The Obama administration has announced that it intends to stop deporting and start granting work permits to young immigrants who have come to the U.S. illegally as children, but lived as law-abiding citizens since. The initiative is seen as a means of enacting the stalled DREAM Act, which has been unable to make it through the Republican-controlled Congress.
The DREAM Act was designed to establish a path to citizenship for young immigrants who arrived in the U.S. as children and have attended college or served in the military. According to the Associated Press, “Under the administration plan, illegal immigrants will be immune from deportation if they were brought to the United States before they turned 16 and are younger than 30, have been in the country for at least five continuous years, have no criminal history, graduated from a U.S. high school or earned a GED, or served in the military. They also can apply for a work permit that will be good for two years with no limits on how many times it can be renewed.”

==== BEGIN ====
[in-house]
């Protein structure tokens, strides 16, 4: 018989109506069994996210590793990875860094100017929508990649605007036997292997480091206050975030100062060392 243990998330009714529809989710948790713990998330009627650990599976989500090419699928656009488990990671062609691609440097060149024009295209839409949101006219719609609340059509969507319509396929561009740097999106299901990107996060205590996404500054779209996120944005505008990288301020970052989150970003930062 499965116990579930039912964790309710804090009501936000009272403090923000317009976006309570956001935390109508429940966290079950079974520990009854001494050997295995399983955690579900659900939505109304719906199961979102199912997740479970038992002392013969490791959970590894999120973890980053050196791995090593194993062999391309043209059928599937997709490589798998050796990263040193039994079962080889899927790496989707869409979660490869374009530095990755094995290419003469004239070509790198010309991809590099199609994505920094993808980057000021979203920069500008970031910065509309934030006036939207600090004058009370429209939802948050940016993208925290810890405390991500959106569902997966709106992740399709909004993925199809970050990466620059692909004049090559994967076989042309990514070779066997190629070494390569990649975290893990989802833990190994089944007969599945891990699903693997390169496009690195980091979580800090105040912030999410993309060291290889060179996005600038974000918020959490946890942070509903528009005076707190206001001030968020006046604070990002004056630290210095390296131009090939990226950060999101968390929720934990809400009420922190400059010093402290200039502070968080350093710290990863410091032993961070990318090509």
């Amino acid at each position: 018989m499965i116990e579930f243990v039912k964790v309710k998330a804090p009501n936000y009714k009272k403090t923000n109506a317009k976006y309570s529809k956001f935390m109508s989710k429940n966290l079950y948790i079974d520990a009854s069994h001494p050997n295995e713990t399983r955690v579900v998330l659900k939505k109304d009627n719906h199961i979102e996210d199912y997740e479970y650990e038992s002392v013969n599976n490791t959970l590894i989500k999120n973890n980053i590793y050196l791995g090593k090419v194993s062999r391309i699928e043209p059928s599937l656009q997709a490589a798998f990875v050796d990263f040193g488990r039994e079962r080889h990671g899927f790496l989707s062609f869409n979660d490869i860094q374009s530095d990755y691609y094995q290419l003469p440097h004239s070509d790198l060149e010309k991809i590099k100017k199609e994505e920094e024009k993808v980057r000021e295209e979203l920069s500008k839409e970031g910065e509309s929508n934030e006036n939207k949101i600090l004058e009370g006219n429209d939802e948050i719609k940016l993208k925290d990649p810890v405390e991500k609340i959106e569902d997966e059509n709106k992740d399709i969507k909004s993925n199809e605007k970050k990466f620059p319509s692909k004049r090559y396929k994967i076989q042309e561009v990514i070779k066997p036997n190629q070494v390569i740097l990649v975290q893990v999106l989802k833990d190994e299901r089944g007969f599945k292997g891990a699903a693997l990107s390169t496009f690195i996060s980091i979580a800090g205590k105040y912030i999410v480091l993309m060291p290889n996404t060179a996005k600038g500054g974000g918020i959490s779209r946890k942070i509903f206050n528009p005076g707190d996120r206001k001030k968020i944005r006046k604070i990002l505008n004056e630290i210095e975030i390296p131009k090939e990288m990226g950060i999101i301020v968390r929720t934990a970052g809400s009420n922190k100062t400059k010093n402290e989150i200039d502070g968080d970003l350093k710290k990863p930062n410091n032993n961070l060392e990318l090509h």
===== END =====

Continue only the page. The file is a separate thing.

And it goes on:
While the measures will not make current undocumented immigrants into citizens, it removes the threat of deportation and grants them the ability to work here legally, enabling them to stay for long periods of time. It is unclear, however, what happens to the young people after they turn 30, a concern raised by Huffington Post reporter Amanda Terkel, who tweeted, “So, DREAMers younger than 30 can apply for 2-yr work permit and keep renewing. What happens when they hit 30? Deported?
Homeland Security head Janet Napolitano wrote of the new policy, “Many of these young people have already contributed to our country in significant ways. Prosecutorial discretion, which is used in so many other areas, is especially justified here.”
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